Featured Post

Happy 6th Birthday, SPR!

As of my "maternity leave," here are the stats of the past year: 74 books reviewed 9 guest posts 4 independent bookstores 3 d...

Tuesday, April 10, 2018

Natural Hospital Birth: The Best of Both Worlds


Cynthia Gabriel's Natural Hospital Birth: The Best of Both Worlds was part of our childbirth class for those of us giving birth in a hospital but hoping for a natural birth. This was my partner and I. Regardless of how it turned out, this book was invaluable to us as a resource.

Choosing the way you want to give birth is a long and fraught process for some women. There are those who are all about the hospital no-muss-no-fuss birth -- get me in, drug me up, and get this baby out -- and there are others who want as little medical intervention as necessary and opt for a home birth. For those who want a happy medium -- a natural birth if medically possible but in a hospital setting for safety reassurance -- it is important that you go in as prepared as possible for an experience that may seem at opposite ends of the spectrum. This book leads you through the process of preparing for a natural birth in a hospital settings written by an experienced doula.

This book was probably the most helpful out of all of the books I read to prepare for the birth of my first. I knew I wanted to be in a hospital, if only because I really love by OB and that was the only option to have her deliver my baby. I did plan for and extensively prepare for a natural birth, although I always said there was a caveat to that, and it was that I believe in modern medicine and that if I needed to have an intervention, of course I would have it. Things are much more complicated in one of New York City's busiest hospitals, and things didn't go as optimally as anyone would have liked. The issue was with the hospital policies and the staff, not with my plans, my support system, or my wonderful doctor, who went above and beyond to give me a patient-centered experience within the confines of the hospital at which she has admitting privileges. That doesn't change how important I found this book and why I highly recommend it.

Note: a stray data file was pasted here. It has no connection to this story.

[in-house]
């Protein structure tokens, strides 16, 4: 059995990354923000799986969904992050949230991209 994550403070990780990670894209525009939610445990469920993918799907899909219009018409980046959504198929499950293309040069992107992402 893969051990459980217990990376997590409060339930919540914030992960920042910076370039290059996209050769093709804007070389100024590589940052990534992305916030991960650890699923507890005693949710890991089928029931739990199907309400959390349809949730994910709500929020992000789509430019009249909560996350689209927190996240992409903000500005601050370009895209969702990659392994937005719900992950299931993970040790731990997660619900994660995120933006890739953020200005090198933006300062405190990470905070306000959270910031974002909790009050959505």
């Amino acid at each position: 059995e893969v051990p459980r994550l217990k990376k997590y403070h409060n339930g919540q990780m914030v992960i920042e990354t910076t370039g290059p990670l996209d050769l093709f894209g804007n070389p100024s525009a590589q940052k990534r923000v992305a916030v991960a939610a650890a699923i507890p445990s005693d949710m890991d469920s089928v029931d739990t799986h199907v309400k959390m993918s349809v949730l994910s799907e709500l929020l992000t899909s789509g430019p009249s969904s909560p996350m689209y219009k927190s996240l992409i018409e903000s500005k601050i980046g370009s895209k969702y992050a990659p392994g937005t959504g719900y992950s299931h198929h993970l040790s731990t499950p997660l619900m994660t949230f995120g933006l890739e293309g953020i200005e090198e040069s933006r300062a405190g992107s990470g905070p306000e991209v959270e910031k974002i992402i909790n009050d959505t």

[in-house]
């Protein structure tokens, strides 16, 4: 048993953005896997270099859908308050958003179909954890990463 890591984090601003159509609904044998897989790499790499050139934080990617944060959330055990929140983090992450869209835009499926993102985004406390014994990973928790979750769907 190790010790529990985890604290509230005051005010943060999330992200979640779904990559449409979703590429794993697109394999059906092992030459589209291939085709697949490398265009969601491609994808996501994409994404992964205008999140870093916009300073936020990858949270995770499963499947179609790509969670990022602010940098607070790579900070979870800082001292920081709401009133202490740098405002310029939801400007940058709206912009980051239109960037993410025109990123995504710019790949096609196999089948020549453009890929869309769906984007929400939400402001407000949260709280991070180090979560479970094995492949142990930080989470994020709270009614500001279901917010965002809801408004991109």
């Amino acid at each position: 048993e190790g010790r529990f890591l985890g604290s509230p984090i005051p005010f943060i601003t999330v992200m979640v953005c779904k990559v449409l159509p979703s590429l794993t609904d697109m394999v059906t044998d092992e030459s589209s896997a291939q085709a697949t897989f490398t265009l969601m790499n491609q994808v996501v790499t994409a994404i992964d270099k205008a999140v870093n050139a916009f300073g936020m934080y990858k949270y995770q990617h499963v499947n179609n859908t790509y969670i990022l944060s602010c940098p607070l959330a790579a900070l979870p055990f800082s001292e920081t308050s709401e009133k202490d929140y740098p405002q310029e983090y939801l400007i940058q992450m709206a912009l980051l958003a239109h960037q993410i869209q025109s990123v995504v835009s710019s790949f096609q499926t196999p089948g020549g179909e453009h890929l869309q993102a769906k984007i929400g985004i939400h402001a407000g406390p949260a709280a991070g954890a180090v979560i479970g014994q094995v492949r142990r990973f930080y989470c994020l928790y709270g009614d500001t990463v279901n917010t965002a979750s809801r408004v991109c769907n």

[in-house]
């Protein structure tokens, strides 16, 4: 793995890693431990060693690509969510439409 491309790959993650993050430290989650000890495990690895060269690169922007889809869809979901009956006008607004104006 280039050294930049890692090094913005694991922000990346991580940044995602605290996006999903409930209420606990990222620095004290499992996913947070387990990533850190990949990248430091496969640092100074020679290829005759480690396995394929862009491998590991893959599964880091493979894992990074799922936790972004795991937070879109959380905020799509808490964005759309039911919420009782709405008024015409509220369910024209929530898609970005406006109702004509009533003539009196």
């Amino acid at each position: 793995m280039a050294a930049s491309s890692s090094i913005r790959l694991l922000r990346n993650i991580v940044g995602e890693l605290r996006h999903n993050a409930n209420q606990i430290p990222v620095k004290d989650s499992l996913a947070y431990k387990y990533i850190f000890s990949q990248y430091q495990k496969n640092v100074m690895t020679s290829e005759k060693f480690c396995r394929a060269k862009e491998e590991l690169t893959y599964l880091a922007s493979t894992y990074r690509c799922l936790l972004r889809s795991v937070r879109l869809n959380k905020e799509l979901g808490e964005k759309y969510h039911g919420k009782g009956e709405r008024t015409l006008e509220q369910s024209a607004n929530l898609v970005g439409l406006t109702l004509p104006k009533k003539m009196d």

Look, having a birth plan is a little silly, because these things are about as un-plannable as you can get. I loved that this book had a template for birth preferences, which I think is a much more healthy way to think about it. Of course, I had preferences, and some of them were (begrudgingly) honored, but I also realized even before we went in that you can't plan much for a birth other than to get a baby. I am a firm believer in a happy medium, and I was open to what needed to be done. I appreciated that this book was clear and to the point, and that it provided encouragement to create a list of preferences and to use it. I liked the stories in here, although I am not one to base my decisions off of others' stories.

I would highly recommend this book if you are trying to decide between the two polar opposites of birth. I completely understand the need to feel like you have control of an uncontrollable process, and anyone who has never been pregnant or given birth just doesn't understand how frightening the loss of control feels, even for those who are not control freaks. This book gives you the tools to feel slightly more in control of the process, even with the recognition that you aren't in control at all. I hope that makes sense. 

No comments:

Post a Comment